Low levels of antibiotics and heavy metals in the environment select for resistant bacteria

Antibiotic resistance is caused by genes carried on plasmids underlining the importance of reduction of antibiotic use, new research finds

In some pathogenic bacteria, antibiotic resistance is caused by genes carried on plasmids – small, transferable fragments of DNA. The plasmids typically contain multiple genes that confer resistance not only to antibiotics but also to the effects of biocides and heavy metals.

In a series of in vitro experiments, researchers at Uppsala University in Sweden have shown that very low, sublethal levels of antibiotics and heavy metals (such as arsenic) in the environment can select for bacteria carrying multidrug-resistant plasmids.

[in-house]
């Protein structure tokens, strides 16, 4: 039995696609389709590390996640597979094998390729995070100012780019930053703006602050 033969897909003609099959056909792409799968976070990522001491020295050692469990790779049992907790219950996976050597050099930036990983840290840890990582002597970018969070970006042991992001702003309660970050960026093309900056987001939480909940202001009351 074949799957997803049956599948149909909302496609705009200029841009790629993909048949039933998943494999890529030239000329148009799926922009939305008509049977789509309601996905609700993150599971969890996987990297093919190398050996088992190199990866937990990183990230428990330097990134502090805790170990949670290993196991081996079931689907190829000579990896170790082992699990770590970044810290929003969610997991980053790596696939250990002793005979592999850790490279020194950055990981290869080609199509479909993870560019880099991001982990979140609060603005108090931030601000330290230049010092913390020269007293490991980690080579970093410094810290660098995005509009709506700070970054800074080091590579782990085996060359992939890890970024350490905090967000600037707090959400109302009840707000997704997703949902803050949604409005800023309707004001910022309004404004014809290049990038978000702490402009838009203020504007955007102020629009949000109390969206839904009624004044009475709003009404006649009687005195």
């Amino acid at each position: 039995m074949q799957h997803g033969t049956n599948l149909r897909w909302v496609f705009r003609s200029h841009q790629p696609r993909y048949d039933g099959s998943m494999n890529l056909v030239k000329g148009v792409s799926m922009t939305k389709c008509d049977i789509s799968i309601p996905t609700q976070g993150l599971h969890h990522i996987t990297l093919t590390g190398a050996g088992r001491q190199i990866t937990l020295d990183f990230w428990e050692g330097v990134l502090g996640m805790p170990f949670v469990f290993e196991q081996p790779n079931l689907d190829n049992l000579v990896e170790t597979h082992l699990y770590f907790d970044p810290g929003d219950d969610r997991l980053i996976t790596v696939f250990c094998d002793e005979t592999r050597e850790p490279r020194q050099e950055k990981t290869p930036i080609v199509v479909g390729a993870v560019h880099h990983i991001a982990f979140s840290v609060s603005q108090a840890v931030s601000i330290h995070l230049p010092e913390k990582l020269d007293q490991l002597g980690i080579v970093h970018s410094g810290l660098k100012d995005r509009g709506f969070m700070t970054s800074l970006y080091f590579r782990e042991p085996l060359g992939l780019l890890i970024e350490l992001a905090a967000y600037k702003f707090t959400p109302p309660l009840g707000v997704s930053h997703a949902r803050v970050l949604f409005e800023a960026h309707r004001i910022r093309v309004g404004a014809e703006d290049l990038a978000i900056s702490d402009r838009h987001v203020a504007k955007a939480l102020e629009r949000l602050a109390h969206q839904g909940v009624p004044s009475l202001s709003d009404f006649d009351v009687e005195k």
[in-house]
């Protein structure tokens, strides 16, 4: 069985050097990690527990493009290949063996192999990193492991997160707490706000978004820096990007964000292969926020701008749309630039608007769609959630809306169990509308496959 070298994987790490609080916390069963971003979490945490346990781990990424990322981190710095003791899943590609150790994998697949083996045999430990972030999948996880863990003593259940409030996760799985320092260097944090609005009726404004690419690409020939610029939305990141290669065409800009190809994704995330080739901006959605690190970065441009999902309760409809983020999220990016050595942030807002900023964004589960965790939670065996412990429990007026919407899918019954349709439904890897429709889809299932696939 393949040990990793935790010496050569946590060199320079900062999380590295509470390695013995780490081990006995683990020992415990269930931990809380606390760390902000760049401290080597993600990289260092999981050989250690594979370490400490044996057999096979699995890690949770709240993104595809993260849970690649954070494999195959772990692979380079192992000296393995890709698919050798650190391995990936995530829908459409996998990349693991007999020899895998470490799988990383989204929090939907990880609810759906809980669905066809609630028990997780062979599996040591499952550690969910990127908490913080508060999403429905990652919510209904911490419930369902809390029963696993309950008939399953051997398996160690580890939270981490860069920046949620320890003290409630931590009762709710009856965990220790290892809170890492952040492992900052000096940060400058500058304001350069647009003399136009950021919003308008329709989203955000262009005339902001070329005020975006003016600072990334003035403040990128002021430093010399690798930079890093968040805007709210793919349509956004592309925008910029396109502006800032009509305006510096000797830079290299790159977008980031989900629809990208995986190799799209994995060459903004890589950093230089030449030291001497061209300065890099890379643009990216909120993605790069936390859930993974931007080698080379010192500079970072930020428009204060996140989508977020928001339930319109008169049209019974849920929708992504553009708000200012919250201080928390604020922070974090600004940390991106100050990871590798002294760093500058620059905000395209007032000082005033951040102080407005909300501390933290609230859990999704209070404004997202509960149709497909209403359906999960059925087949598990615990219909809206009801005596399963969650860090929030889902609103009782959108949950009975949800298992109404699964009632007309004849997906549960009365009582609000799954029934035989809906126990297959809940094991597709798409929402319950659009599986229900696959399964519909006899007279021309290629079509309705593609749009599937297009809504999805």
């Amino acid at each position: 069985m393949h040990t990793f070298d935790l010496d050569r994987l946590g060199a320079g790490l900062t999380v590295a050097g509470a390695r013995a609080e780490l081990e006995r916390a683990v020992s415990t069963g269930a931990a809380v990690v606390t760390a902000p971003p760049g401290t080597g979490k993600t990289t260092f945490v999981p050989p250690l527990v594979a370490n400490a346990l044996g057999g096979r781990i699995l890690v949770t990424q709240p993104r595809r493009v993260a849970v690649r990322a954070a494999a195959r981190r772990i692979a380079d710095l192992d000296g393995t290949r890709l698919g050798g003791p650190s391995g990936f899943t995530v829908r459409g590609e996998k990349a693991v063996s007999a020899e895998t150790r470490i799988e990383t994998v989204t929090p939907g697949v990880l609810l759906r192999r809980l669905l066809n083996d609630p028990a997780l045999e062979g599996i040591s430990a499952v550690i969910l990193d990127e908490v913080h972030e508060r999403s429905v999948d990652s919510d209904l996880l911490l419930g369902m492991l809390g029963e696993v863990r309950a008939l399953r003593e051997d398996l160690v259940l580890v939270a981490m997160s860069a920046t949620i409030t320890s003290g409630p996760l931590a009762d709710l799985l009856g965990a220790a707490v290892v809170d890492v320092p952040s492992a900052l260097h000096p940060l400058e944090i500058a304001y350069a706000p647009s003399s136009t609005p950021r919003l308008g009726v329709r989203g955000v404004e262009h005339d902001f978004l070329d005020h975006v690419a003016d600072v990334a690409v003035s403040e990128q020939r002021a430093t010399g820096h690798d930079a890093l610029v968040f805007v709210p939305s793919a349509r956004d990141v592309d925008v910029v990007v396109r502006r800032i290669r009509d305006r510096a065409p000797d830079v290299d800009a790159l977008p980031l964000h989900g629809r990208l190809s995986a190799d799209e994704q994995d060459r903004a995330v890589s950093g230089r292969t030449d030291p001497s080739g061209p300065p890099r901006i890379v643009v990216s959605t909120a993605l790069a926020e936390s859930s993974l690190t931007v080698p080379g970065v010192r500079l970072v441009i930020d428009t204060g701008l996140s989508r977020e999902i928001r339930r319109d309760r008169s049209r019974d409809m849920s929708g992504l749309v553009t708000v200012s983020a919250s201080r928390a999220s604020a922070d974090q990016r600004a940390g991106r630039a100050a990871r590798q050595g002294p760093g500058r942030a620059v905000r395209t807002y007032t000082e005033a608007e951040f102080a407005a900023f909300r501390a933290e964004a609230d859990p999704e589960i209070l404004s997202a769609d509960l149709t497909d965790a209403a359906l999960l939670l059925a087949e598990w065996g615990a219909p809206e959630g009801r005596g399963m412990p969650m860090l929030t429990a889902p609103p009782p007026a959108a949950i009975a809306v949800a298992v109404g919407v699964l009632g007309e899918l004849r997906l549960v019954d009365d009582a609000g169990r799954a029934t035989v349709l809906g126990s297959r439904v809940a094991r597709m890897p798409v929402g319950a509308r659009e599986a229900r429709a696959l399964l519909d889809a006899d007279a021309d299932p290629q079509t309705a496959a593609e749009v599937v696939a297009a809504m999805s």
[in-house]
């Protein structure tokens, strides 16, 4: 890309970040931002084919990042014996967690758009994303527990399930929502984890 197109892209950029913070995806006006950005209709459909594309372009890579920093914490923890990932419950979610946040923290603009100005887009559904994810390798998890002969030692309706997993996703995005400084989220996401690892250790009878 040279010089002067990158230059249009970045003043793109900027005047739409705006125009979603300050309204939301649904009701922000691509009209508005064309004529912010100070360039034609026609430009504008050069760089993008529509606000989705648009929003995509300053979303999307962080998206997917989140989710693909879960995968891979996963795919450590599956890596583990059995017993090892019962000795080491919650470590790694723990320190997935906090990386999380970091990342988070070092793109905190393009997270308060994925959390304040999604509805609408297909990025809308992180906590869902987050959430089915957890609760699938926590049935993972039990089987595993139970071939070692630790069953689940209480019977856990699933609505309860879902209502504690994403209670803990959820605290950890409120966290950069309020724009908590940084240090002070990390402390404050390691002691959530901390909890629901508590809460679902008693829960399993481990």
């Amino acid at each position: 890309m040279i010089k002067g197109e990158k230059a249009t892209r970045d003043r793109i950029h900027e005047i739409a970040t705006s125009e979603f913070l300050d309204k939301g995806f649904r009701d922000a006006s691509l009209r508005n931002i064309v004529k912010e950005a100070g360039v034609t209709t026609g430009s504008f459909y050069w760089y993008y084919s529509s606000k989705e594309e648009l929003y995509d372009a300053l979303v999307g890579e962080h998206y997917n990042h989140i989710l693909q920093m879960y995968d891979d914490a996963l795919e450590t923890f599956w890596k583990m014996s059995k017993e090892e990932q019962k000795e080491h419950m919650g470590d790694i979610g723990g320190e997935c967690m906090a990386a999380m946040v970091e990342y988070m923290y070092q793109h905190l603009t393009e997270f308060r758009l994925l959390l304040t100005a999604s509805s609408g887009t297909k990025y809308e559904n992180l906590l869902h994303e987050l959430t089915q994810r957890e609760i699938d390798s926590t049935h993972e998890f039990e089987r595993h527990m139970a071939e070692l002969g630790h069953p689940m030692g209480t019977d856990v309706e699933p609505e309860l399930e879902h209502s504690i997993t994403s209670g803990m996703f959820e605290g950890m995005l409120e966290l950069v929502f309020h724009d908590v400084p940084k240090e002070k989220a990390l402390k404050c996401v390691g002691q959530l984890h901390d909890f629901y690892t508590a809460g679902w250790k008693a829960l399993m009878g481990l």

“These results are worrying,” says Dan Andersson, who led the research, published in mBio
 (online, 7 October 2014). “The results underline the importance of reducing the use of antibiotics, but also suggest that our high use of heavy metals and biocides in various contexts should decrease too.”



[1] Gullberg E, Albrecht LM, Karlsson C et al. Selection of a Multidrug Resistance Plasmid by Sublethal Levels of Antibiotics and Heavy Metals. mBio 2014;5 doi:10.1128/mBio.01918-14 (accessed 7 October 2014).

Last updated
The Pharmaceutical Journal, PJ, 25 October 2014, Vol 293, No 7833;293(7833):DOI:10.1211/PJ.2014.20066850

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